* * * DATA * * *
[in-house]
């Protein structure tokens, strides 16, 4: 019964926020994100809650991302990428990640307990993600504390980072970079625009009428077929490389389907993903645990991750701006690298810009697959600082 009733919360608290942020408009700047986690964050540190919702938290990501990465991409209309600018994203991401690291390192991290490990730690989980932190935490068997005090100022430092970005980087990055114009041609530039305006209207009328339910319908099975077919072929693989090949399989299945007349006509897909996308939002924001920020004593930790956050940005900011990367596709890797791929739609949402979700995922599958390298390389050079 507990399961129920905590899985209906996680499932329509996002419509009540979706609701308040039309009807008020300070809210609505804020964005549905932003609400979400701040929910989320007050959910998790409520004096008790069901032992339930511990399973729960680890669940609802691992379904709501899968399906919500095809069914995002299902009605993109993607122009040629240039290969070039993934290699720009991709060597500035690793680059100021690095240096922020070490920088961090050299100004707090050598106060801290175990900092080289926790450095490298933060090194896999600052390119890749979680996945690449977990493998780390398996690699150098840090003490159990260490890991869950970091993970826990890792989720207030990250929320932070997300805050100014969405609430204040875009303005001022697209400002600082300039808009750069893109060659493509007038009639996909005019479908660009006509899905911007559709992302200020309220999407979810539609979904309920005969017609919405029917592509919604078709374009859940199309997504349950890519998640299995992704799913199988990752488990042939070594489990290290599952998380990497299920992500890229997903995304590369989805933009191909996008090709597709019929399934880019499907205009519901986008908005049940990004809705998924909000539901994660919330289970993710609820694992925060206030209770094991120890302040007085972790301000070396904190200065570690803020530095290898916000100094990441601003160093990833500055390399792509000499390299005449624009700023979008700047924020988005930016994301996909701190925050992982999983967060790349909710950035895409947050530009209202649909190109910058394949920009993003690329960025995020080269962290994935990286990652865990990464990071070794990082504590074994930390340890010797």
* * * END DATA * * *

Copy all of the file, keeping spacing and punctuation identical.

[in-house]
């Protein structure tokens, strides 16, 4: 019964926020994100809650991302990428990640307990993600504390980072970079625009009428077929490389389907993903645990991750701006690298810009697959600082 009733919360608290942020408009700047986690964050540190919702938290990501990465991409209309600018994203991401690291390192991290490990730690989980932190935490068997005090100022430092970005980087990055114009041609530039305006209207009328339910319908099975077919072929693989090949399989299945007349006509897909996308939002924001920020004593930790956050940005900011990367596709890797791929739609949402979700995922599958390298390389050079 507990399961129920905590899985209906996680499932329509996002419509009540979706609701308040039309009807008020300070809210609505804020964005549905932003609400979400701040929910989320007050959910998790409520004096008790069901032992339930511990399973729960680890669940609802691992379904709501899968399906919500095809069914995002299902009605993109993607122009040629240039290969070039993934290699720009991709060597500035690793680059100021690095240096922020070490920088961090050299100004707090050598106060801290175990900092080289926790450095490298933060090194896999600052390119890749979680996945690449977990493998780390398996690699150098840090003490159990260490890991869950970091993970826990890792989720207030990250929320932070997300805050100014969405609430204040875009303005001022697209400002600082300039808009750069893109060659493509007038009639996909005019479908660009006509899905911007559709992302200020309220999407979810539609979904309920005969017609919405029917592509919604078709374009859940199309997504349950890519998640299995992704799913199988990752488990042939070594489990290290599952998380990497299920992500890229997903995304590369989805933009191909996008090709597709019929399934880019499907205009519901986008908005049940990004809705998924909000539901994660919330289970993710609820694992925060206030209770094991120890302040007085972790301000070396904190200065570690803020530095290898916000100094990441601003160093990833500055390399792509000499390299005449624009700023979008700047924020988005930016994301996909701190925050992982999983967060790349909710950035895409947050530009209202649909190109910058394949920009993003690329960025995020080269962290994935990286990652865990990464990071070794990082504590074994930390340890010797």